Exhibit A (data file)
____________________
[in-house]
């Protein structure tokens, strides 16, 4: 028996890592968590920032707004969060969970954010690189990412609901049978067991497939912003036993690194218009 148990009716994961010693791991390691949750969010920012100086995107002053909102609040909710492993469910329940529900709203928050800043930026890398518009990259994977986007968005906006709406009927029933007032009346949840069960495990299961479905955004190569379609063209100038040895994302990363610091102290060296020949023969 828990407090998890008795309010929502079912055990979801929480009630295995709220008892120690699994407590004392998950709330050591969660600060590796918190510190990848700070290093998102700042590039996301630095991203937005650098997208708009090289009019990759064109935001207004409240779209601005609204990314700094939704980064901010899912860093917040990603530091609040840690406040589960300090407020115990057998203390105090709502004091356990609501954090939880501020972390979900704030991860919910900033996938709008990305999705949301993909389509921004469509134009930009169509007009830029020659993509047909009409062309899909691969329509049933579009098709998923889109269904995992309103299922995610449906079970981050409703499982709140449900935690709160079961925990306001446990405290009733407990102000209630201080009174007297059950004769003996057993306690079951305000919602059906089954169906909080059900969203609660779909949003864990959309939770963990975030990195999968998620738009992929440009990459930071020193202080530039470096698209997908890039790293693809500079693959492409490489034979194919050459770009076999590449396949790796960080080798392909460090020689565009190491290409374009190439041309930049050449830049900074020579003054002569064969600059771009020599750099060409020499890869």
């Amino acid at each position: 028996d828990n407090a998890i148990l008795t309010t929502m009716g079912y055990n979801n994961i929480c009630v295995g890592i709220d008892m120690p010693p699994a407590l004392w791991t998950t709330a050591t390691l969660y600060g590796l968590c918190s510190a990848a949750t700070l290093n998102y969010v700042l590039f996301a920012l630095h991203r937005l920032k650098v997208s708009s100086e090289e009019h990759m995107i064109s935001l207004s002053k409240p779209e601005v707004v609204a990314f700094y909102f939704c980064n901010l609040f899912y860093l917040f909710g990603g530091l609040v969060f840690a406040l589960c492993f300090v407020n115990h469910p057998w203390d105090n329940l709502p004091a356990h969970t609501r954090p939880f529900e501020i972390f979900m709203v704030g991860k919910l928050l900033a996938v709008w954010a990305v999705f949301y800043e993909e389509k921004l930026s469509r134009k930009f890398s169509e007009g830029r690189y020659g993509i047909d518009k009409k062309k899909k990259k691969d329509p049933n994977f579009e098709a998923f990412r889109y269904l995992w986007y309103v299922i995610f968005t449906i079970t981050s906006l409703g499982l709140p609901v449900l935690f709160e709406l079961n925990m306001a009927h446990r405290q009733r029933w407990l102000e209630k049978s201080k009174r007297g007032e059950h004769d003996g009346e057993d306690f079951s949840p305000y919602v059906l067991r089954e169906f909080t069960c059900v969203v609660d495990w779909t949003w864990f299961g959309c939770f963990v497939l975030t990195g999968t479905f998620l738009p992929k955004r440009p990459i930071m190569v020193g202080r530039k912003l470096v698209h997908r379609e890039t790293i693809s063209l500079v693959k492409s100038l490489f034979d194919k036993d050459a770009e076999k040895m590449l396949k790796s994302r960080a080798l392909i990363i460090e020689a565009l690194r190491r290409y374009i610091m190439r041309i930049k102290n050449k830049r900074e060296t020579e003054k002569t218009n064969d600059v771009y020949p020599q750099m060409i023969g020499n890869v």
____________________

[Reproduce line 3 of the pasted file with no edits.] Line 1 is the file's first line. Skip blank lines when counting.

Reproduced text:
């Amino acid at each position: 028996d828990n407090a998890i148990l008795t309010t929502m009716g079912y055990n979801n994961i929480c009630v295995g890592i709220d008892m120690p010693p699994a407590l004392w791991t998950t709330a050591t390691l969660y600060g590796l968590c918190s510190a990848a949750t700070l290093n998102y969010v700042l590039f996301a920012l630095h991203r937005l920032k650098v997208s708009s100086e090289e009019h990759m995107i064109s935001l207004s002053k409240p779209e601005v707004v609204a990314f700094y909102f939704c980064n901010l609040f899912y860093l917040f909710g990603g530091l609040v969060f840690a406040l589960c492993f300090v407020n115990h469910p057998w203390d105090n329940l709502p004091a356990h969970t609501r954090p939880f529900e501020i972390f979900m709203v704030g991860k919910l928050l900033a996938v709008w954010a990305v999705f949301y800043e993909e389509k921004l930026s469509r134009k930009f890398s169509e007009g830029r690189y020659g993509i047909d518009k009409k062309k899909k990259k691969d329509p049933n994977f579009e098709a998923f990412r889109y269904l995992w986007y309103v299922i995610f968005t449906i079970t981050s906006l409703g499982l709140p609901v449900l935690f709160e709406l079961n925990m306001a009927h446990r405290q009733r029933w407990l102000e209630k049978s201080k009174r007297g007032e059950h004769d003996g009346e057993d306690f079951s949840p305000y919602v059906l067991r089954e169906f909080t069960c059900v969203v609660d495990w779909t949003w864990f299961g959309c939770f963990v497939l975030t990195g999968t479905f998620l738009p992929k955004r440009p990459i930071m190569v020193g202080r530039k912003l470096v698209h997908r379609e890039t790293i693809s063209l500079v693959k492409s100038l490489f034979d194919k036993d050459a770009e076999k040895m590449l396949k790796s994302r960080a080798l392909i990363i460090e020689a565009l690194r190491r290409y374009i610091m190439r041309i930049k102290n050449k830049r900074e060296t020579e003054k002569t218009n064969d600059v771009y020949p020599q750099m060409i023969g020499n890869v």